This kind of fun, lighthearted spirit has been a staple of Anvil's world since the 2008 premiere of the now-legendary documentary film, Anvil! The Story of Anvil (directed by the famed screenwriter and former Anvil roadie Sacha Gervasi). After years of stress and struggle in one of the most savage industries in the world, Kudlow finally achieved global recognition – and saw his life completely turn around. When fans saw the film, they got an intimate view inside the life of a middle-aged man working at Choice Children’s Catering and playing at mostly empty venues. But thanks to the film's popularity and a renewed interest in the band, Kudlow was finally able to fulfill his decades-long dream and do Anvil as a full-time profession. 

“It's fantastic, miraculous,” he says. “I'm grateful as fuck.”

While Anvil stands as an encouraging example of success through perseverance, Kudlow cautions newer musicians that the industry is not the place to look for riches.

“Don't ever expect to make money, because that's not why you're doing it,” he says. “If you expect to make money, quit now. Don't bother. Find your money elsewhere until you can make your band big enough so you can make money, but don't expect to make money from the band. Don't put that weight on the band that they have to make money. If you do, you're going to ruin your future. You have to find ways to finance your life and set your life up so that you can do music.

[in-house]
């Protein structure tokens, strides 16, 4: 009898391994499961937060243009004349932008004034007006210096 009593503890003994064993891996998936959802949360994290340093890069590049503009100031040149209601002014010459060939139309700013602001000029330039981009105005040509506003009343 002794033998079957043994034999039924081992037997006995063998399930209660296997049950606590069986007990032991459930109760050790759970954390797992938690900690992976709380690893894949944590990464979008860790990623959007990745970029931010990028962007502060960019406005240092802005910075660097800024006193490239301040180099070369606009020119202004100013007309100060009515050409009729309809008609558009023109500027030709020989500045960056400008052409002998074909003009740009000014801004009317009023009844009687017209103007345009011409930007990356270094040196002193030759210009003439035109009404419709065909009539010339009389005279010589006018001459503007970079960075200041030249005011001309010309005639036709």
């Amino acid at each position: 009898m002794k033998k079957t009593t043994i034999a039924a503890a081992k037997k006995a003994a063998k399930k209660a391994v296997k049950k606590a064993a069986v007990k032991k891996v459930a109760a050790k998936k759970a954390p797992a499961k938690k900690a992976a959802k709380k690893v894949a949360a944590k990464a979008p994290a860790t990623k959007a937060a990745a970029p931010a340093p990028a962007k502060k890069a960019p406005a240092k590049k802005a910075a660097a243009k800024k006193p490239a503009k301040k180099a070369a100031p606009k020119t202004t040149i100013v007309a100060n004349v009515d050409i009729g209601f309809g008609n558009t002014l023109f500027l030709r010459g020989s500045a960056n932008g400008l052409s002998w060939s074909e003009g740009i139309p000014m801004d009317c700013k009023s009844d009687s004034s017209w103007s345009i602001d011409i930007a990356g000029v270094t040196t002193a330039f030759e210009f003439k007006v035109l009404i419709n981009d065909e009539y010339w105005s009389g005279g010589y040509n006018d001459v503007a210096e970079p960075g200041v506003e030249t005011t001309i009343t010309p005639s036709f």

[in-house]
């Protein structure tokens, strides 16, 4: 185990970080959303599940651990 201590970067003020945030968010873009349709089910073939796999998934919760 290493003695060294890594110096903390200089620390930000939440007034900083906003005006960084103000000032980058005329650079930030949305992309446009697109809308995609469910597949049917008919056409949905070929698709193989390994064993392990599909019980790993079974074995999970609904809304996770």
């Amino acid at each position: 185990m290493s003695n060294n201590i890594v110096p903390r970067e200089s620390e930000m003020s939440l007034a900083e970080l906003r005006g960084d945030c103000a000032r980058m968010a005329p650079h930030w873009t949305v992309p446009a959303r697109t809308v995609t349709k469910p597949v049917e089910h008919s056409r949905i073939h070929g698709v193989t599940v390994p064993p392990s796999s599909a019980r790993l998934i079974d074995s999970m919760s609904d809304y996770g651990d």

“Basically and fundamentally, the equation is 90 percent for them and 10 percent for us,” he adds. “It works like that all the way to the fucking top. That's the real truth. You've got to fucking dig in and work your ass off to get anything out of this; it's just the way it is. If you look at a band like Metallica, they spend $1 million putting on a show. Well, that's all the money they might get paid for the show. Where are they making their money? Probably the t-shirts, and that's precisely what the fuck it is. You don't make money from royalties. There's no more record sales; it's almost gone. The only time music is worth anything is before you record it.”

Thankfully, this dilemma is no longer a problem for Anvil. Kudlow says that Anvil Is Anvil is the first release to not leave the band in debt – a feat achieved thanks to the success of the PledgeMusic campaign. Not surprisingly, the guitarist is quick to sing the crowdfunding platform's praises.

“Fans are getting this incredible fucking opportunity to be completely attached to the band and be directly involved with the band,” he says. “It's so much more of an intimate situation. On the financial side, they just paid for your record; there is no advance. We don't create our own vinyl, so [we] give the rights to the record company so they can create vinyl, so they give you an advance. So now, you've got money from Pledge, you've got money from the record company...son of a bitch, we're not in the hole! We don't owe any money, and the record's coming out. What?! (laughs) For the first time in 40 years, we're on top rather than in debt after finishing a record. The new model works better than the old model ever did.”

Photo courtesy of Freeman Promotions